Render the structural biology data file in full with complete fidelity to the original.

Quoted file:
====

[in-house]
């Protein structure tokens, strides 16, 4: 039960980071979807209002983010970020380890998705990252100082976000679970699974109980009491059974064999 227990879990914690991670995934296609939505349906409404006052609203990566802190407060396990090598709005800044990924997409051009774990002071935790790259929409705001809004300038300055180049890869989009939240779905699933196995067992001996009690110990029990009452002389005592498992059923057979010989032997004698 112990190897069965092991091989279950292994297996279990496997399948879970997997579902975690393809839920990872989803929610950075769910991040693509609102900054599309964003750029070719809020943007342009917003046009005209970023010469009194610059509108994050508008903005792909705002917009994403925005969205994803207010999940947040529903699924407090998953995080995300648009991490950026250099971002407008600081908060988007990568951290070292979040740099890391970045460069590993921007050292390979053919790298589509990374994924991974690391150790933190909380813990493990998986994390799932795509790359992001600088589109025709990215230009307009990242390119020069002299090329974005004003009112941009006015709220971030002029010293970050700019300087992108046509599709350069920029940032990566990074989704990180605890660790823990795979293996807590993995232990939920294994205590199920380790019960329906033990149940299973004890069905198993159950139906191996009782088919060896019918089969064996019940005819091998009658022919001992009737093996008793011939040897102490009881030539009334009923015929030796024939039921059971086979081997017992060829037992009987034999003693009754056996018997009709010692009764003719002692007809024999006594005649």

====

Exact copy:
[in-house]
């Protein structure tokens, strides 16, 4: 039960980071979807209002983010970020380890998705990252100082976000679970699974109980009491059974064999 227990879990914690991670995934296609939505349906409404006052609203990566802190407060396990090598709005800044990924997409051009774990002071935790790259929409705001809004300038300055180049890869989009939240779905699933196995067992001996009690110990029990009452002389005592498992059923057979010989032997004698 112990190897069965092991091989279950292994297996279990496997399948879970997997579902975690393809839920990872989803929610950075769910991040693509609102900054599309964003750029070719809020943007342009917003046009005209970023010469009194610059509108994050508008903005792909705002917009994403925005969205994803207010999940947040529903699924407090998953995080995300648009991490950026250099971002407008600081908060988007990568951290070292979040740099890391970045460069590993921007050292390979053919790298589509990374994924991974690391150790933190909380813990493990998986994390799932795509790359992001600088589109025709990215230009307009990242390119020069002299090329974005004003009112941009006015709220971030002029010293970050700019300087992108046509599709350069920029940032990566990074989704990180605890660790823990795979293996807590993995232990939920294994205590199920380790019960329906033990149940299973004890069905198993159950139906191996009782088919060896019918089969064996019940005819091998009658022919001992009737093996008793011939040897102490009881030539009334009923015929030796024939039921059971086979081997017992060829037992009987034999003693009754056996018997009709010692009764003719002692007809024999006594005649």